Spilt Milk Is Out On Fortuna POP! On January 8.
Having never listened to Pete Astor before, I had a clean slate of expectation when I first heard Spilt Milk. Playing the album from start to finish, it feels like a car journey at night where the roads are empty and you’re curled up, on the brink of sleep (hint: you’re not the driver). Indeed Astor takes the wheel, navigating the ups and downs of life and taking you along for the ride. What really surprised me was how present this album feels, an impressive accomplishment for such a long standing artist. I came away feeling optimistic and slightly like writing my own album, which is both a) a really terrible idea and b) the way a good record should make you feel.
The album’s opener, ‘Really Something’ is a highlight – Astor’s voice is warm and familiar even to new ears with the line ‘Here I am again, in the neighbourhood’. Indeed this is about Astor’s new approach to music; with this album he has rediscovered his voice with the help of James Hoare, right hand man on Spilt Milk (though presumably not the subject of aptly titled ‘My Right Hand’). Hoare lends his backup vocals, instrumental prowess, and even his home studio to the project, where the album was recorded.
The more sombre moments, as evidenced in ‘Perfect Life’ and ‘Good Enough’ are not so foreboding as they are realist. There is an acceptance that relationships in the real world can be shit, but with a hopefulness that endears the listener to Astor’s outlook. After much deliberation and many listens just to be sure, ‘Sleeping Tiger’ is the standout song. When I listen to the track, I am the sleeping tiger. It tentatively touches on how it feels to be unsure with a reassuring undertone that everything’s going to be alright.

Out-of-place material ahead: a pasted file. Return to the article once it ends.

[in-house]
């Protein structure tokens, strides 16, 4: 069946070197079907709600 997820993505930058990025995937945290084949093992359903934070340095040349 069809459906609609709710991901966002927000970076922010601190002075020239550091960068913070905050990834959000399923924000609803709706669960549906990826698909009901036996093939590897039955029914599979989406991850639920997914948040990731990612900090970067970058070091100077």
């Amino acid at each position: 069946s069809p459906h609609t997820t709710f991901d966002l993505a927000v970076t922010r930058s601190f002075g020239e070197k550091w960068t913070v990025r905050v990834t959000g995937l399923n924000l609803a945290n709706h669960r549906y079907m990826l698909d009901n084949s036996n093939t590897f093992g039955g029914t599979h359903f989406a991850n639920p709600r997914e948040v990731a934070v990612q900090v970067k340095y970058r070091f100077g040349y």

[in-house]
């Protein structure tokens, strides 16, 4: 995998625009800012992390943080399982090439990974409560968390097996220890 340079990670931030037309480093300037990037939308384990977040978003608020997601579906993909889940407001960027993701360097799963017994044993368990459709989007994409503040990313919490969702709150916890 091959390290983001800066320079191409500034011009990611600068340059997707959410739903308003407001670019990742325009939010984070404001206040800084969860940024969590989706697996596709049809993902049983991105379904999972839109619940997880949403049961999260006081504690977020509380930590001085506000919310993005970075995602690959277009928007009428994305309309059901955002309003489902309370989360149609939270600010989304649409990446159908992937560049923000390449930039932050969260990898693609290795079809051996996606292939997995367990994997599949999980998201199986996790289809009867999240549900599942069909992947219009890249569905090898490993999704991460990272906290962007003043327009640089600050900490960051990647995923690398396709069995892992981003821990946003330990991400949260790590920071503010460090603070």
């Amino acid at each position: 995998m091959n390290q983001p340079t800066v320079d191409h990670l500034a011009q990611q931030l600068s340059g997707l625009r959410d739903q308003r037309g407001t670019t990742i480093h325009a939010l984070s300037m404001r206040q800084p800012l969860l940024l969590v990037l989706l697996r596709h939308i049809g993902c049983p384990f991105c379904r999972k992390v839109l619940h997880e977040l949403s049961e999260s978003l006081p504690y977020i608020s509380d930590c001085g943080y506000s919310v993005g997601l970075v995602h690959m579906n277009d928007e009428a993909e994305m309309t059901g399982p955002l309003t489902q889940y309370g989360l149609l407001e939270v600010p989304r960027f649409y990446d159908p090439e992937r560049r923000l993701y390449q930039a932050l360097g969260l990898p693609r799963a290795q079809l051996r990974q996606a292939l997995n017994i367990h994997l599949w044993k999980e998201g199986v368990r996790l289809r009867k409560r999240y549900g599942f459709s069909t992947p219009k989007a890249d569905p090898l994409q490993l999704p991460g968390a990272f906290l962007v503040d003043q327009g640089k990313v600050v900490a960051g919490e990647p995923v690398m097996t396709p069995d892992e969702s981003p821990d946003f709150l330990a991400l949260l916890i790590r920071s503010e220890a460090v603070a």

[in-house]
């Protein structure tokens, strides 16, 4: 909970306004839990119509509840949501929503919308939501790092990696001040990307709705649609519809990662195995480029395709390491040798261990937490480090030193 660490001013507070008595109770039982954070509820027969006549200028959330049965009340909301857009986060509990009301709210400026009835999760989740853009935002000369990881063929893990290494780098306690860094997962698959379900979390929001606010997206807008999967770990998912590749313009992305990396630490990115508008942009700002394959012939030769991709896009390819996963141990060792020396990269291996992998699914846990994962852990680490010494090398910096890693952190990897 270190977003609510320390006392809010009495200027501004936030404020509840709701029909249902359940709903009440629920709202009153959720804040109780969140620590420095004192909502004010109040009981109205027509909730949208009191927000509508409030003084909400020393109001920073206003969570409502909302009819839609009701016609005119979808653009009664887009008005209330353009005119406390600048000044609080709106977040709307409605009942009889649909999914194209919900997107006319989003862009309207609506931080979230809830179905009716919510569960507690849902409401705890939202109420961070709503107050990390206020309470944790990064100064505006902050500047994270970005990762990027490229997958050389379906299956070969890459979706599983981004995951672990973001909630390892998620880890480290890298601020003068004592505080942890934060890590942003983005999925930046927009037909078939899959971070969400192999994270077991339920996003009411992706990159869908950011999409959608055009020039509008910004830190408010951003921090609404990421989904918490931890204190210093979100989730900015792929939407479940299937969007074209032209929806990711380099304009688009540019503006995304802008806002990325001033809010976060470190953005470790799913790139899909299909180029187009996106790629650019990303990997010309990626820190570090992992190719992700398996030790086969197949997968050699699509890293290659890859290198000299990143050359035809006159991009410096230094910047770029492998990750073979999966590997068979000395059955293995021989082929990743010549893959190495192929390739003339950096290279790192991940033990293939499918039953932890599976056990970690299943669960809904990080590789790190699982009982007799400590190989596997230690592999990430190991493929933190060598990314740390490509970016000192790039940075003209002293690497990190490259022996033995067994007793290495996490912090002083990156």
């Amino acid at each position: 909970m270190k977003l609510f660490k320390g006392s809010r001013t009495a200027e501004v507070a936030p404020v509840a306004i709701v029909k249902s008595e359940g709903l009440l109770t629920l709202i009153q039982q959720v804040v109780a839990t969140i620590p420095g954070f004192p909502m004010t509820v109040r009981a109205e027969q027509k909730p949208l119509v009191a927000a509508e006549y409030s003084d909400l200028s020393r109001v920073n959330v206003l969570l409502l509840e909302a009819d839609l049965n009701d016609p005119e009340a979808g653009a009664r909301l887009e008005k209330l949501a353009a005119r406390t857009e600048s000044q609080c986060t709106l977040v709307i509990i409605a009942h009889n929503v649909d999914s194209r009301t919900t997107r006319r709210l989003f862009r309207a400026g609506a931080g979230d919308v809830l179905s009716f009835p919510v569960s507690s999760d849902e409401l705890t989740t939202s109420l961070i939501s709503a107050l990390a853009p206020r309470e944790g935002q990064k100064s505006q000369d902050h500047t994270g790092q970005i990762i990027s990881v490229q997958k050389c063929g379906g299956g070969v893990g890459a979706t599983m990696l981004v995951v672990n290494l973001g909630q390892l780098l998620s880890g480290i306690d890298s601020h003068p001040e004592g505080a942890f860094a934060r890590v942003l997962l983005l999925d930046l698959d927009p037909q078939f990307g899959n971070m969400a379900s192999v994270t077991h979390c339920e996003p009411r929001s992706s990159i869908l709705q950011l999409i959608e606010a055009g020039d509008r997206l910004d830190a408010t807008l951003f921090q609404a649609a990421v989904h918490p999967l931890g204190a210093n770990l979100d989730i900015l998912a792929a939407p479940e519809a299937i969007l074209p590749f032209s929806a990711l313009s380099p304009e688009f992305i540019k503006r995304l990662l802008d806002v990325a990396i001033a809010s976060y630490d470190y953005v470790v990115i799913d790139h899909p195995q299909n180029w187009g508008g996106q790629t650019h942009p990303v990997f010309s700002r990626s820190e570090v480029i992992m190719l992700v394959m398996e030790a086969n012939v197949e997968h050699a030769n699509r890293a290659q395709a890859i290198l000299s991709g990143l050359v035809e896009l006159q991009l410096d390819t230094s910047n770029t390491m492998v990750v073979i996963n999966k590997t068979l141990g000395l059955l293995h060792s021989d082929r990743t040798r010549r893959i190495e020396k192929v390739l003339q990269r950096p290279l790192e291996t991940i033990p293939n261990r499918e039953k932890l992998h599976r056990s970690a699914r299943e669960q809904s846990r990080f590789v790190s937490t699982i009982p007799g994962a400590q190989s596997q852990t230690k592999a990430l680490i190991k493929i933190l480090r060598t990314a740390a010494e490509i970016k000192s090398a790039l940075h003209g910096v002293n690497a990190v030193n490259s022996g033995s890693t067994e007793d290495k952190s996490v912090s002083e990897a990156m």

‘Mr Music’ adds a catchy tune to the mix, and I’d put my money on it being the most played. This probably isn’t fair (RE: ‘Sleeping Tiger’) but people like something to move along to. I get it. ‘Very Good Lock’ is also a mentionable track, exploring the trappings of masculinity and the lengths that people go to when keeping things hidden. Not such a common subject for a song, especially from a male songwriter’s standpoint – this is surprising and refreshing.
The closer is ‘Oh You’, a token love song. Though not a strong finish, it is an appropriate last track for an album that doesn’t need to knock you over the head with its concepts. Like the songs that precede it it’s hopeful and even tempered.
This is clearly an underrated artist who has honed his sound, the result being a distinct style which works for him. Fans of Astor’s brand of cautious soft rock will appreciate Spilt Milk as a nostalgic work, reminiscent of his earlier stuff and a time when music worked without all the bells and whistles.
Needless to say, I like Spilt Milk. Nothing to cry over here.